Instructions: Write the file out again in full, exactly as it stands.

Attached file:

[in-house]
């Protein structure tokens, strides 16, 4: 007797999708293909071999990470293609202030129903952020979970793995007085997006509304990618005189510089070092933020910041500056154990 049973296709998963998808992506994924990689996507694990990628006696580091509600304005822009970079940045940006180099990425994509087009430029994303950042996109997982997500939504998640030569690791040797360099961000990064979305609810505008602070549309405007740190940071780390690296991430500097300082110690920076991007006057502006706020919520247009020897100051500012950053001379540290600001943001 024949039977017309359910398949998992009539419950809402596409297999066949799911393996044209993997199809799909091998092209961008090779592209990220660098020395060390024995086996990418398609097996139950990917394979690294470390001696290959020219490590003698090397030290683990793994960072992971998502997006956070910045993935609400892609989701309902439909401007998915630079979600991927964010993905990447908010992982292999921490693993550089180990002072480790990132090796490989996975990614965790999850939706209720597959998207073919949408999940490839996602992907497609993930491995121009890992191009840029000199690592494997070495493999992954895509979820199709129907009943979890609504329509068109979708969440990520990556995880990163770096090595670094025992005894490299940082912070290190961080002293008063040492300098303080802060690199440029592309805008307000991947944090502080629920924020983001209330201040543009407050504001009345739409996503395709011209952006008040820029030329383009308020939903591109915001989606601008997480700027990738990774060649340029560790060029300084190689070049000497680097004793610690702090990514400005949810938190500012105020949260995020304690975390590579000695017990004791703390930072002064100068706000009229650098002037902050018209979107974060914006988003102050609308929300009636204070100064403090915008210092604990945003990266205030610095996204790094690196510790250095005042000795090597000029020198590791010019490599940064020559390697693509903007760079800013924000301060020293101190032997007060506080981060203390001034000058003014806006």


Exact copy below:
[in-house]
């Protein structure tokens, strides 16, 4: 007797999708293909071999990470293609202030129903952020979970793995007085997006509304990618005189510089070092933020910041500056154990 049973296709998963998808992506994924990689996507694990990628006696580091509600304005822009970079940045940006180099990425994509087009430029994303950042996109997982997500939504998640030569690791040797360099961000990064979305609810505008602070549309405007740190940071780390690296991430500097300082110690920076991007006057502006706020919520247009020897100051500012950053001379540290600001943001 024949039977017309359910398949998992009539419950809402596409297999066949799911393996044209993997199809799909091998092209961008090779592209990220660098020395060390024995086996990418398609097996139950990917394979690294470390001696290959020219490590003698090397030290683990793994960072992971998502997006956070910045993935609400892609989701309902439909401007998915630079979600991927964010993905990447908010992982292999921490693993550089180990002072480790990132090796490989996975990614965790999850939706209720597959998207073919949408999940490839996602992907497609993930491995121009890992191009840029000199690592494997070495493999992954895509979820199709129907009943979890609504329509068109979708969440990520990556995880990163770096090595670094025992005894490299940082912070290190961080002293008063040492300098303080802060690199440029592309805008307000991947944090502080629920924020983001209330201040543009407050504001009345739409996503395709011209952006008040820029030329383009308020939903591109915001989606601008997480700027990738990774060649340029560790060029300084190689070049000497680097004793610690702090990514400005949810938190500012105020949260995020304690975390590579000695017990004791703390930072002064100068706000009229650098002037902050018209979107974060914006988003102050609308929300009636204070100064403090915008210092604990945003990266205030610095996204790094690196510790250095005042000795090597000029020198590791010019490599940064020559390697693509903007760079800013924000301060020293101190032997007060506080981060203390001034000058003014806006």